Launched in 1931 on KHJ in Los Angeles, the series was soon heard through the West Coast when broadcast on the Don Lee Network. It was then heard, starting in February 1932, over WOR in the East. Nationally, it aired over Mutual starting October 8, 1932. The series was sponsored by White King Soapin the West and by Beech Nut Gum in the East.
Gayne Whitman played the lead role of American-born Frank Chandler, who had learned occult secrets from a yogi in India. Known as Chandu, he possessed several supernatural skills, including astral projection, teleportation and the ability to create illusions. Chandu's goal was to "go forth with his youth and strength to conquer the evil that threatens mankind."
His sister, Dorothy Regent, was portrayed by Margaret MacDonald. Cyril Armbrister directed the scripts by Vera Oldham which took Chandu to far-flung locales, both real and mythical. Romantic interludes for Chandu were introduced with Egyptian Princess Nadji (Veola Vonn). Music was first furnished by Felix Mills and then Raymond Paige. According to Veola Vonn, the program was broadcast from the KHJ building on Melrose Avenue; the KHJ building is still standing, although the KHJ studios are long gone.
In 1932, Walter Winchell noted, "One of the smaller radio chains has a feature called Chandu, which is Hindu-Chinese for an opium preparation. In fewer words--Dope."
In 1935, the production moved to WGN Chicago with a new cast, including Howard Hoffman in the title role and Cornelia Osgood as Dorothy. Her children, Bob and Betty, were played by Olan Soule and Audrey McGrath. This series came to an end in 1936,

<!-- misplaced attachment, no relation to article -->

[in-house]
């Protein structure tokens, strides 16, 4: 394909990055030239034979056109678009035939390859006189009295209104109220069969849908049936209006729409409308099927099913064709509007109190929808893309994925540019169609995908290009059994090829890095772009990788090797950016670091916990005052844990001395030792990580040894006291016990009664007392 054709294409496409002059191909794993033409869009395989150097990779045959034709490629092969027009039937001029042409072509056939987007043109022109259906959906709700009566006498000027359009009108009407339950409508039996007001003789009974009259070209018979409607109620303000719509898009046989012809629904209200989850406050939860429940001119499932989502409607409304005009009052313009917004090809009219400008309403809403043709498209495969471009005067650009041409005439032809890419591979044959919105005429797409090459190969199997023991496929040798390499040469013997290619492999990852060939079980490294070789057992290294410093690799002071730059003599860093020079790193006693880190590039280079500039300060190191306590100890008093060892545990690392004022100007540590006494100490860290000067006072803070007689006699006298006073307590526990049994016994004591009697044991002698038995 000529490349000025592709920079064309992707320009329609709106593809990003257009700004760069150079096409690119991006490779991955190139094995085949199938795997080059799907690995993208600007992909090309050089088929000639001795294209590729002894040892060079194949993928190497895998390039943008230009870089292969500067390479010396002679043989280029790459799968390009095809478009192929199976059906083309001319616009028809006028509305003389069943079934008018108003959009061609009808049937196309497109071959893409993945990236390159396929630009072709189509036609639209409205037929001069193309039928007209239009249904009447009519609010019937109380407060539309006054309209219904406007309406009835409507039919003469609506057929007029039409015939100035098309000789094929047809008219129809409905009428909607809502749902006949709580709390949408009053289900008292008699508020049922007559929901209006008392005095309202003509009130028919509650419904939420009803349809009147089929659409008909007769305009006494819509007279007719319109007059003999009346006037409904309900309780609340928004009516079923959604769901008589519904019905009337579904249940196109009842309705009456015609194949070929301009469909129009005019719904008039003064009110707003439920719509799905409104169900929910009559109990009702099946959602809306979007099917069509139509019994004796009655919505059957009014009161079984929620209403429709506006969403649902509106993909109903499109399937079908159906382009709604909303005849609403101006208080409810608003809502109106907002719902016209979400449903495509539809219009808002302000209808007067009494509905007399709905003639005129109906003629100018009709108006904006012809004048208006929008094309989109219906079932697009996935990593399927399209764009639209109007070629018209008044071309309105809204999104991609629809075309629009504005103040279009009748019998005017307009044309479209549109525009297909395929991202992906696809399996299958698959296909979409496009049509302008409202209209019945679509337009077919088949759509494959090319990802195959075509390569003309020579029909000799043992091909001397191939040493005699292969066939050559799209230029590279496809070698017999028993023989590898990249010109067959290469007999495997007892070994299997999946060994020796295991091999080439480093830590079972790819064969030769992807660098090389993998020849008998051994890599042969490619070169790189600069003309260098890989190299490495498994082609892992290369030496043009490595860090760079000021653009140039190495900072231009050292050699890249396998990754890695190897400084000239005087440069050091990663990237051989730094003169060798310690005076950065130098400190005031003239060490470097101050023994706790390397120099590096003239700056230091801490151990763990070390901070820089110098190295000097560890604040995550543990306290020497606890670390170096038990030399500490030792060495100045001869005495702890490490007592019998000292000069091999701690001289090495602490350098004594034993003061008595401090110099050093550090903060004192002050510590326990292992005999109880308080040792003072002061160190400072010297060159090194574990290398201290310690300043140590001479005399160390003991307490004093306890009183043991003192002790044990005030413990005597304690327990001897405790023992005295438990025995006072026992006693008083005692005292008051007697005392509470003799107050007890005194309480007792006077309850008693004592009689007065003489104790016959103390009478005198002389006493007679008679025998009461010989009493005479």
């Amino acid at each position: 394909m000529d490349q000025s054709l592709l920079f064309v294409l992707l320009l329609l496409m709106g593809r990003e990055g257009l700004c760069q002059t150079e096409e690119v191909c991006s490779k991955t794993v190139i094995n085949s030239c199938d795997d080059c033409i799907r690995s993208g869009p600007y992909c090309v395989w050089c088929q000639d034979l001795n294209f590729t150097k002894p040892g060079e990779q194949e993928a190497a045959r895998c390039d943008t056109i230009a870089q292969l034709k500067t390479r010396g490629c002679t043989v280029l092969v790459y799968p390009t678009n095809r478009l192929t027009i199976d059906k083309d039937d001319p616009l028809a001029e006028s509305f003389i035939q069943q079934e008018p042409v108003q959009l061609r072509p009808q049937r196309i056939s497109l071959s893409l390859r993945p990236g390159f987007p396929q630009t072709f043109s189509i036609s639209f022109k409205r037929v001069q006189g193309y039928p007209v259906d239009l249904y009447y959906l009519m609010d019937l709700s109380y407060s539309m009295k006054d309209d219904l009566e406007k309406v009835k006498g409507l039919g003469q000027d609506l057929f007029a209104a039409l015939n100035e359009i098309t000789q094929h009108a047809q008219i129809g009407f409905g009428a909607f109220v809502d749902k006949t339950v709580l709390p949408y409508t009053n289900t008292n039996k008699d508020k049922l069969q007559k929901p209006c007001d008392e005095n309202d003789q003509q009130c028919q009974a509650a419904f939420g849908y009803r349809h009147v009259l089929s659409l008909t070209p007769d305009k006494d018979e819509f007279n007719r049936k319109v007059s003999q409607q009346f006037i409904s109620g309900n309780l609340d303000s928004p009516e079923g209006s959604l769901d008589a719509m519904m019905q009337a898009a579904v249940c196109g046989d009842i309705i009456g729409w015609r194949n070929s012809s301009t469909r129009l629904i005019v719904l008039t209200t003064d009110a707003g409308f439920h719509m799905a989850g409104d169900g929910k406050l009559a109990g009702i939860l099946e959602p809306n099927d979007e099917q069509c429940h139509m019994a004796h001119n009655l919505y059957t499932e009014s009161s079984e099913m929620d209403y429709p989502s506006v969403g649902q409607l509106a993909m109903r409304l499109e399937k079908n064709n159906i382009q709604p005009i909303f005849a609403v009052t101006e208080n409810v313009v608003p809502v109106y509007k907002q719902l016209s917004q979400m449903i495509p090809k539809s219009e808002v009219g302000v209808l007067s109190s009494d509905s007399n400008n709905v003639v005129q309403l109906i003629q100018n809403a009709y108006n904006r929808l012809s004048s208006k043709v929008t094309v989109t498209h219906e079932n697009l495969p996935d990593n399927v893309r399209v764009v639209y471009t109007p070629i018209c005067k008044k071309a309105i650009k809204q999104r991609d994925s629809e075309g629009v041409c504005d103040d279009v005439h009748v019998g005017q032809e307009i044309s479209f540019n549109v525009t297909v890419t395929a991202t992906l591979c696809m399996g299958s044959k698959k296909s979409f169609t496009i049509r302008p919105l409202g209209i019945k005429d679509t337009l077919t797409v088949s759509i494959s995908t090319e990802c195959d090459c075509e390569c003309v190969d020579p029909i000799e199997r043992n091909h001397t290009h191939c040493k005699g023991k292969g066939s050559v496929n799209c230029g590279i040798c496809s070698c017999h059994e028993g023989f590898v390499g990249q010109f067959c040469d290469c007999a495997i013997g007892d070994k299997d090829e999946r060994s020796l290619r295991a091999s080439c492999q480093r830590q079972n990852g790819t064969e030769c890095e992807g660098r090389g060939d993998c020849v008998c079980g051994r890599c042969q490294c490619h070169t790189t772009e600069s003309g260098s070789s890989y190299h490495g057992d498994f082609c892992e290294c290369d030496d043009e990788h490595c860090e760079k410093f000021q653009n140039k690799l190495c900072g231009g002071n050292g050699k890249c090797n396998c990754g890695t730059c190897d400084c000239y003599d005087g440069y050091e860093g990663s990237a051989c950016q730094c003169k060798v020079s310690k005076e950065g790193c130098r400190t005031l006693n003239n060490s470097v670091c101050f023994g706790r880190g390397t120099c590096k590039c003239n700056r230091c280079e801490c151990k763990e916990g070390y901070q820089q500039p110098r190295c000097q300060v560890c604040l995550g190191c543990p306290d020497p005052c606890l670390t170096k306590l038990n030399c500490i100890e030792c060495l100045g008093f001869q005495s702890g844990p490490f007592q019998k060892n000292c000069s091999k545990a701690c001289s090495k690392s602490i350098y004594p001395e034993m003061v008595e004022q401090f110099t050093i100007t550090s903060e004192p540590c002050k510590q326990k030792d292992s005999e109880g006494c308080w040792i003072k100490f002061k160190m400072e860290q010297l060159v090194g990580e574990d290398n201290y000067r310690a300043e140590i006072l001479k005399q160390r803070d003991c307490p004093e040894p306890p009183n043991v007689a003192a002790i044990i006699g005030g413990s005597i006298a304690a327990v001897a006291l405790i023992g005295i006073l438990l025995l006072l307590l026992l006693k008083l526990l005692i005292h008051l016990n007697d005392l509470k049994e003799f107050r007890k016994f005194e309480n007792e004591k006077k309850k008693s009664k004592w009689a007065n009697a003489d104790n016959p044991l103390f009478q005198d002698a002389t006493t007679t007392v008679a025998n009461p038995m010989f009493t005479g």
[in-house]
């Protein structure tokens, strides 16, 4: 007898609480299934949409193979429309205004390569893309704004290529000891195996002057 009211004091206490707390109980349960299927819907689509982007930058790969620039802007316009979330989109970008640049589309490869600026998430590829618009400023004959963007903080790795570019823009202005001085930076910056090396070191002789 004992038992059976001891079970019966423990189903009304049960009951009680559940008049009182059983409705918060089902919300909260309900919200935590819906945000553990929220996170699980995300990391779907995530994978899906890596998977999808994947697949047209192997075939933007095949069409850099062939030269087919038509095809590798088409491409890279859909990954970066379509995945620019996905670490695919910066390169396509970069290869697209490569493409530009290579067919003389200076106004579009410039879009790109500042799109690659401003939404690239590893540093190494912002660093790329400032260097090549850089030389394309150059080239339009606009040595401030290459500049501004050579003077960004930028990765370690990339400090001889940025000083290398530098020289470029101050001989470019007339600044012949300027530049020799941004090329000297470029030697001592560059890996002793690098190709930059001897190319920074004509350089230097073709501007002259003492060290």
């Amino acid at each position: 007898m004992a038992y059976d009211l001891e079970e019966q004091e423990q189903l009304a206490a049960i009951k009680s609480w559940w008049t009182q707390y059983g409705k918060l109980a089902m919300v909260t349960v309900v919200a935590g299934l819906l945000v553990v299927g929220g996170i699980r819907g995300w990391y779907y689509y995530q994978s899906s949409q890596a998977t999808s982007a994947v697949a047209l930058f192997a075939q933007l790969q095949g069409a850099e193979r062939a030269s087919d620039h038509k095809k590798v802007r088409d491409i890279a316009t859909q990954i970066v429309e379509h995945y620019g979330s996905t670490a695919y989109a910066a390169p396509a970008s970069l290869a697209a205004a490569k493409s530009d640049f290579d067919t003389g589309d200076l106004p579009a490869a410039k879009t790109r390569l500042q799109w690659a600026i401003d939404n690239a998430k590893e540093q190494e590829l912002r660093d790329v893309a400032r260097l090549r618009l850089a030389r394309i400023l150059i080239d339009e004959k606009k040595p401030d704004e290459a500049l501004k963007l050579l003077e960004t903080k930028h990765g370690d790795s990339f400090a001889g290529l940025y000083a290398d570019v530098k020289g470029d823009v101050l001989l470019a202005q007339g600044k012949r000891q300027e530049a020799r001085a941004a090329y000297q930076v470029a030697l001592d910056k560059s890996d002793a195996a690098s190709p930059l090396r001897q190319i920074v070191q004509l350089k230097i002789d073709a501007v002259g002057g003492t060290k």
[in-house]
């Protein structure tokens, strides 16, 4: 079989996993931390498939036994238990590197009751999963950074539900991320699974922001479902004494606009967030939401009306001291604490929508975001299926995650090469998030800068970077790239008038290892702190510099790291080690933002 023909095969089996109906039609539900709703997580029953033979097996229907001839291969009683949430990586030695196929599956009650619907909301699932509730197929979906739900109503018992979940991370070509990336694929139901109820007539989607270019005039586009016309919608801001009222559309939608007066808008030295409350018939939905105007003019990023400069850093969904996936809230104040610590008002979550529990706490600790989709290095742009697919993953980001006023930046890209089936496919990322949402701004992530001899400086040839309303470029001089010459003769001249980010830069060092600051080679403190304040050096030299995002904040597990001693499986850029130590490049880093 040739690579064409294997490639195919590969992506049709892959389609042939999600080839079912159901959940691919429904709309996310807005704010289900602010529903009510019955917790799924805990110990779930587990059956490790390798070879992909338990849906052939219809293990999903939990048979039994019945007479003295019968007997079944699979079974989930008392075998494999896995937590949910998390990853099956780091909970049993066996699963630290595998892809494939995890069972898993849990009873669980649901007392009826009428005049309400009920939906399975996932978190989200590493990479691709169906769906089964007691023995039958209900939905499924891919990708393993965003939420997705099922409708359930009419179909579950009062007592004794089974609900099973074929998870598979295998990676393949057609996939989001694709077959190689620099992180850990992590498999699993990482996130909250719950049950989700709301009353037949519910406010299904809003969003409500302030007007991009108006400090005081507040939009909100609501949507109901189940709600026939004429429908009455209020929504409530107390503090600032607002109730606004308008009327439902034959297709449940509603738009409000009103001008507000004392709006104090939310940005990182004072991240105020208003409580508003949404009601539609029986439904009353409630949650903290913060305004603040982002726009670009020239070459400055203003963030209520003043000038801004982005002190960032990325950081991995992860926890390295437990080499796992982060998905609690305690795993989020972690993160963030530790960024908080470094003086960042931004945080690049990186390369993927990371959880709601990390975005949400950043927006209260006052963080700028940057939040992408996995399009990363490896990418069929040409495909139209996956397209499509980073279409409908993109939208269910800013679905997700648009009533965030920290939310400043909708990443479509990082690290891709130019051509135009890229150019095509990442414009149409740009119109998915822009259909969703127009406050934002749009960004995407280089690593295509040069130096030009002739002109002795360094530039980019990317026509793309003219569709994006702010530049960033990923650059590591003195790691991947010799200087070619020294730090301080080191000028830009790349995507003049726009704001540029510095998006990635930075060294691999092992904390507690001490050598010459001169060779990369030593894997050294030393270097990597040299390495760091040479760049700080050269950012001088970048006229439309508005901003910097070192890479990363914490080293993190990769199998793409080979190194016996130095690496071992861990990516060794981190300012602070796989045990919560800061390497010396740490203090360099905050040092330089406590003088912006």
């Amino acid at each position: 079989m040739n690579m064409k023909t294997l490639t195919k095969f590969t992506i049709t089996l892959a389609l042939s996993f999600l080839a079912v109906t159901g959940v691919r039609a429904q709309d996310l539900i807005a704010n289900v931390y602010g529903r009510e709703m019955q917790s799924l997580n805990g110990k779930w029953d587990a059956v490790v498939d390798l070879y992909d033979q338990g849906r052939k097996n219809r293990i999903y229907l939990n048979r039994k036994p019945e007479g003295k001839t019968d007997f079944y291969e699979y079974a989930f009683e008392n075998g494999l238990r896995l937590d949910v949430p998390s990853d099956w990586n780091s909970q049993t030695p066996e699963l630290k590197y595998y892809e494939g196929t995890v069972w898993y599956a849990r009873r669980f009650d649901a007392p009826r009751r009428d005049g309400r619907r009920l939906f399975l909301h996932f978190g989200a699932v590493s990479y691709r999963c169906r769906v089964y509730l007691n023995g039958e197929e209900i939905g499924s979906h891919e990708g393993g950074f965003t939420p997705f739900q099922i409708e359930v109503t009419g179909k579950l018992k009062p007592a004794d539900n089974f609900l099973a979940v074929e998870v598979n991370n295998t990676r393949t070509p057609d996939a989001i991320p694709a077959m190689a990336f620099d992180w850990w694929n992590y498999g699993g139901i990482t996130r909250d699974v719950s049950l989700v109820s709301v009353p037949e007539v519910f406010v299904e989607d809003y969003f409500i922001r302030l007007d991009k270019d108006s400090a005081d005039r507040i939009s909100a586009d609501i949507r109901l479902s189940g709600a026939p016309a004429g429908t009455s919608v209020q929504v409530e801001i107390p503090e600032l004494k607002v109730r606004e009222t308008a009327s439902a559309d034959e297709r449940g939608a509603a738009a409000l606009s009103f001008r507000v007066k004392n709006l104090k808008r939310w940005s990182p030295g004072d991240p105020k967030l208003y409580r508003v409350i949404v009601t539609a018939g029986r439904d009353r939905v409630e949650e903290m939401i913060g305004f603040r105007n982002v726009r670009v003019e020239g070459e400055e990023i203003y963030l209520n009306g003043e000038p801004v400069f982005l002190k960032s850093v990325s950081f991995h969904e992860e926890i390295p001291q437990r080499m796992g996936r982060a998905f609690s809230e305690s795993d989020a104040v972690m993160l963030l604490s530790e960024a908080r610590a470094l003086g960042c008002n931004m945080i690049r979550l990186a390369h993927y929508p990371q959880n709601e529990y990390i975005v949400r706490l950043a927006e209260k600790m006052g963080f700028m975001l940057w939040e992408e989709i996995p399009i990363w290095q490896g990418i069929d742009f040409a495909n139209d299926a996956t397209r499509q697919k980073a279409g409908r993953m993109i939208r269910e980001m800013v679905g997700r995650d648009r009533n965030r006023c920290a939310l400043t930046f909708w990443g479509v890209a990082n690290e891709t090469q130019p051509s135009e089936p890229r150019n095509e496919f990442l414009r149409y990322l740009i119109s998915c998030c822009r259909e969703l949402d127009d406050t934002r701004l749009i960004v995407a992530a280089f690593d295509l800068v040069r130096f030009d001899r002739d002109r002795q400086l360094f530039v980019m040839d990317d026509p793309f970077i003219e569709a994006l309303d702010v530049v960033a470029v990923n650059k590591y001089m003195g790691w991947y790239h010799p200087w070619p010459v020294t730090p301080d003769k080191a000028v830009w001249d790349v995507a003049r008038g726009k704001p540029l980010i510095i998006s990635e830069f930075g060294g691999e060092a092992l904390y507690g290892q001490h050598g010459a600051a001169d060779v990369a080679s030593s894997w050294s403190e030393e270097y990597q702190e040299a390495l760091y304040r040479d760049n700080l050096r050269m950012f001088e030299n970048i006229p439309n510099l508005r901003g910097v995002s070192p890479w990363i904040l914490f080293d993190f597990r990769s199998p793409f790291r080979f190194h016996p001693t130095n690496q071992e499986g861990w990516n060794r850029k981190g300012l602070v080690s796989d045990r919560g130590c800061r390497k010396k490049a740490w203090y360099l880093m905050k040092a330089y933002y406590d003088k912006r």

Twelve years later, the series was revived on Mutual June 28, 1948 as a 15-minute weekday program, starring Tom Collins as Chandu and Luis van Rooten as the villainous Roxor plotting world domination. With Howard Culver as the announcer and music by organist Korla Pandit, that series continued until January 28, 1949. The serial continuity was dropped February 2, 1949 in favor of 30-minute episodes, each with a self-contained storyline, continuing in that format until April 28, 1949. Culver often read commercials with Pandit's organ music in the background.
On October 15, 1949, Chandu the Magician moved to ABC where it was heard Saturdays at 7:30pm until June and then on Wednesdays at 9:30pm. The last broadcast was September 6, 1950.
In 1932 Chandu the Magician was produced as a film, with Edmund Lowe as Chandu and Bela Lugosi as Roxor. In The Return of Chandu (1934) Lugosi portrayed Chandu. On February 26, 1934, the "Looking Back" column in the Fairbanks Daily News-Miner, noted:
Radio fans who have been enjoying the Chandu the Magician broadcasts, which have been sponsored by the National Grocery and Reliance Coffee, will be happy to know that the program has been made into a talking picture. The broadcast which is regularly heard over KFQD, can be seen at the Empress Theater for this premier production. [Source: Wikipedia]